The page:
- Communication skills – Does Ian understand the educator’s instructions? Does Ian have the skills to express his feelings (e.g. I’m feeling bored of sitting here for a long time) and his needs (e.g. I don’t understand what is being said; I don’t understand why she is taking my can.)
- Emotional regulation – Can Ian regulate his emotions and stay calm?
- Self-regulation skills – Is Ian aware of his behaviour? Can Ian control his impulse of wanting to press the button?
- Social skills – Does Ian know how to wait? Does Ian know how to take turns?
As Ian does not have the skills needed to cope with the external triggers (e.g. having to wait for someone else to finish spraying, being given complex instructions) and the internal triggers (e.g. feeling tired, delaying gratification, control his impulses or feeling unwell), he resorts to exhibiting a range of challenging behaviours.
The example highlights that impulsive behaviour is not without purpose. It is important to investigate the external triggers as well as internal triggers that could be contributing to the occurrence of impulsive behaviour. It is never too late to address impulsive behaviour, even if it has been occurring for a while.
PBS provides a road map to address impulsive behaviour by using a holistic approach to develop a comprehensive and individualised PBS plan in three stages:
- ASSESS: How to identify the reasons that contribute to the impulsive behaviour,
- MANAGE: How to respond when impulsivity occurs, and
- PREVENT: How to help the child learn positive ways of behaving and managing their emotions.
Assess Stage Aims
The Assess stage helps to identity:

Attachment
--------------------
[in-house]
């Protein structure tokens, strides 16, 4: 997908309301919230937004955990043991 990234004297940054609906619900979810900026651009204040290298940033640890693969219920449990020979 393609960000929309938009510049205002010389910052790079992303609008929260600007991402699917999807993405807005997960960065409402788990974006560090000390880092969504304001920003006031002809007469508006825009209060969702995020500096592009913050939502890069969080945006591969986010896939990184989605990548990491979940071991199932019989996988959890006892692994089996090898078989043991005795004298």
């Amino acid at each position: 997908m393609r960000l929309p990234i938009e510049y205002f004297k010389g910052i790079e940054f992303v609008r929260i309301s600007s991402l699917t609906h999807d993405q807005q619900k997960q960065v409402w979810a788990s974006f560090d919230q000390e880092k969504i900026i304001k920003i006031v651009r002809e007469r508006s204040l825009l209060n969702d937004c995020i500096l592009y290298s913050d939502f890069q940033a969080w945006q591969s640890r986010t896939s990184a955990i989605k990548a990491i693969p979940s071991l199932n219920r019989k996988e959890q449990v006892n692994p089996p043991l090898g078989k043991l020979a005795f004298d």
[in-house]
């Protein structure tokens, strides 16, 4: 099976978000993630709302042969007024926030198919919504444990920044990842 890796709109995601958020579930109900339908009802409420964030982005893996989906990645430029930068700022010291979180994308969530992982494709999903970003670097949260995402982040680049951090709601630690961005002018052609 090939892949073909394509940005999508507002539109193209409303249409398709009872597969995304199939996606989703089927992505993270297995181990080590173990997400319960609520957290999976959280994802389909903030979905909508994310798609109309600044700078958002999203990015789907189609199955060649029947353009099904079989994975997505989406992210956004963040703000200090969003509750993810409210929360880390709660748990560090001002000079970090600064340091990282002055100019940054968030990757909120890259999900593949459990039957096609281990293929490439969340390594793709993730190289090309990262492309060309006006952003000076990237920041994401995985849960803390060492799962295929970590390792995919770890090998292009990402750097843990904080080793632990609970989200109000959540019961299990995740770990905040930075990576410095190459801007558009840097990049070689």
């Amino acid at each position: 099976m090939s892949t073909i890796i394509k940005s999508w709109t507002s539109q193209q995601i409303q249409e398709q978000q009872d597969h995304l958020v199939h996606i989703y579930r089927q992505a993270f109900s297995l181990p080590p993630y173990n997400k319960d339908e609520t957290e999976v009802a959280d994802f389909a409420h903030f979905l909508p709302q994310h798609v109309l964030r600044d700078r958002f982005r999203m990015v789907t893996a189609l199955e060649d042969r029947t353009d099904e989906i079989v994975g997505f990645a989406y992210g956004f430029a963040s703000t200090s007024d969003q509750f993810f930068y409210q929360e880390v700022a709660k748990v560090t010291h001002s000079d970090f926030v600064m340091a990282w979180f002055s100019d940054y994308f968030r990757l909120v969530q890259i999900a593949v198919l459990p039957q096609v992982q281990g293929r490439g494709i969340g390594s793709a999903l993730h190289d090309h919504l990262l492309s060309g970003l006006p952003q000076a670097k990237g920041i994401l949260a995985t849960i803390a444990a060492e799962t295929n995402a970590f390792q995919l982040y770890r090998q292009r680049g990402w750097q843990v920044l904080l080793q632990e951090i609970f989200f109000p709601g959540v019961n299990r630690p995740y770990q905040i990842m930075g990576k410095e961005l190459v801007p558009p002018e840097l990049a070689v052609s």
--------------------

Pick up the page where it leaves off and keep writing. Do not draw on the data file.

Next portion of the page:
- Activities during which the impulsive behaviour occurs,
- Environments in which the impulsive behaviour occurs, and
- People dealing with the impulsive behaviour.
Assess Stage Checklist:
- Child’s profile – Gather information about the child to create a comprehensive picture of the child, their abilities and needs.
- Behaviour data collection forms – Record measurable details (e.g. frequency, intensity, duration) about the child’s impulsive behaviour.
- Functional Behaviour Analysis (FBA)- Systematically reflect on an incident by analysing the antecedents (what preceded the impulsive behaviour), describing the impulsive behaviour, consequences (what happened after the impulsive behaviour).
- Hypothesis – Determine the purpose (function) that the impulsive behaviour served.
Manage Stage Aims
The Manage Stage outlines how to effectively respond to the impulsive behaviour and after. Appropriate responses can help to safely defuse, redirect, and de-escalate the situation in the least disruptive manner.
Manage Stage Checklist:
- Escalation stages – Help those supporting the child to recognise the number of stages the child exhibits as their emotion rises (i.e. mild escalation, moderate escalation, extreme escalation, and recovery stage).
- Escalation profile– Help those supporting the child to recognise what non-verbal and/or verbal behaviours are exhibited in the different escalation stages, where the impulsive behaviour occurs in the escalation and how long it can last.